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What New Homeowners Should Know About the Assessment Process

By Gary Smith
05/18/2020
What New Homeowners Should Know About the Assessment Process

New homeowners rarely think about how the assessor’s office arrives at their taxes once they close on a home. But once the first tax bill comes in the mail, there might be some questions as to how that amount is determined.

What’s Behind the Numbers

First, the value of a home going up in an assessment doesn’t necessarily mean that the property taxes will be higher. There are numerous calculations that go into arriving at the property tax amount.

For homeowners that have moved from other states, it might be surprising to find out that there is no fixed property rate in Illinois. Instead, Illinois starts with a dollar amount, which is about $15 million this year, that is determined based on the dollars that the taxing bodies need to raise. These dollars are called levies, and they go to school districts, library districts, the county itself, etc. The levies are dollars that the individual entities can’t raise from other sources to meet their budget.

The assessment process is a way to divide the dollars required for the levies equitably among all property taxpayers. That’s why an assessment going up might not correlate to taxes going up. If all areas assessments go up about the same amount, the share of the levy for each property doesn’t change, so the taxes more than likely will not either.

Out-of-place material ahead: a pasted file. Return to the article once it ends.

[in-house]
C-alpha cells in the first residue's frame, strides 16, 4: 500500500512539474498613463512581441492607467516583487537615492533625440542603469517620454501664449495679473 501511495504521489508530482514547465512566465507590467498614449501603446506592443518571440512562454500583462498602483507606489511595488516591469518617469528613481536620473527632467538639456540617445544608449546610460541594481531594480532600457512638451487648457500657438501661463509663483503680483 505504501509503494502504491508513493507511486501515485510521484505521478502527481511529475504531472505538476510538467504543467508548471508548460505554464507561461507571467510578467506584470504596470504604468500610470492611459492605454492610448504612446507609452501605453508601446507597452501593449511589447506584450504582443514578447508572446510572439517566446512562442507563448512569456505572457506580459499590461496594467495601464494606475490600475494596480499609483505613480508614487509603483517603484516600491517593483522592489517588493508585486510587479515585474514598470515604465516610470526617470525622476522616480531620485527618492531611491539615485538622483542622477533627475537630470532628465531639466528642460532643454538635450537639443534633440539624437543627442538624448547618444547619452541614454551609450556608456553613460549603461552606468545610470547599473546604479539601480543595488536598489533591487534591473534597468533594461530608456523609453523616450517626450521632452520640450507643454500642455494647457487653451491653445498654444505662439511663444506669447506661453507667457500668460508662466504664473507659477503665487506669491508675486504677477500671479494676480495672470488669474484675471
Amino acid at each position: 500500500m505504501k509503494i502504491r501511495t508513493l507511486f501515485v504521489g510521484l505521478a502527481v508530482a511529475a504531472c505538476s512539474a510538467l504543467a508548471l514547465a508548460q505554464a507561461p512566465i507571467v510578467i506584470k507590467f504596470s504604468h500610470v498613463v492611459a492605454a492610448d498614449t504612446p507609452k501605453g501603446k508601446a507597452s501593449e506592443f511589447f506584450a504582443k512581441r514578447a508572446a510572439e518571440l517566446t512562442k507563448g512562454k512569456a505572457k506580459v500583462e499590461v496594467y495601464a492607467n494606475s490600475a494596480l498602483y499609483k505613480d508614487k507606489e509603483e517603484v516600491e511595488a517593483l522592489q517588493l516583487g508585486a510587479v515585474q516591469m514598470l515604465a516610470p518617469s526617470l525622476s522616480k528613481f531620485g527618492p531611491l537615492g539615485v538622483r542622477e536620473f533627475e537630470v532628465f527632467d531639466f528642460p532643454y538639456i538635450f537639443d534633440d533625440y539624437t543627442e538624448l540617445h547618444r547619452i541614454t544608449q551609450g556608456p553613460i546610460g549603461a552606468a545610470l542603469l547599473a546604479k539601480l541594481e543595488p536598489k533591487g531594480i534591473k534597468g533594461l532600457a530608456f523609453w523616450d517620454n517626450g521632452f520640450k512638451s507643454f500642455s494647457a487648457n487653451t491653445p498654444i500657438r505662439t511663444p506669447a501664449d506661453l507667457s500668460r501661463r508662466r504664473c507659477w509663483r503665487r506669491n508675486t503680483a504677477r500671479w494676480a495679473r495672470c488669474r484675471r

There is currently a new residential model for assessment being used, one that looks to create more equity in the values of properties across all of Cook County. The formula is published on the Cook County Assessor’s website.

The Appeals Process

New homeowners should know that they do have the ability to appeal their property tax assessment but should be aware that there are deadlines specific to each township to do so.

Some reasons to appeal a residential property assessment include:

Incorrect information on property. This could include anything from the wrong Property Identification Number to the wrong number of bedrooms or bathrooms.

If there is damage to the property that was not considered, such as a leaking roof.

If the value assigned to the home is vastly higher than others in the neighborhood that are the same model, built in the same timeframe.

There is no penalty for filing an appeal that is turned down, and the process to appeal property tax in Cook County is straightforward and outlined on the assessor’s website.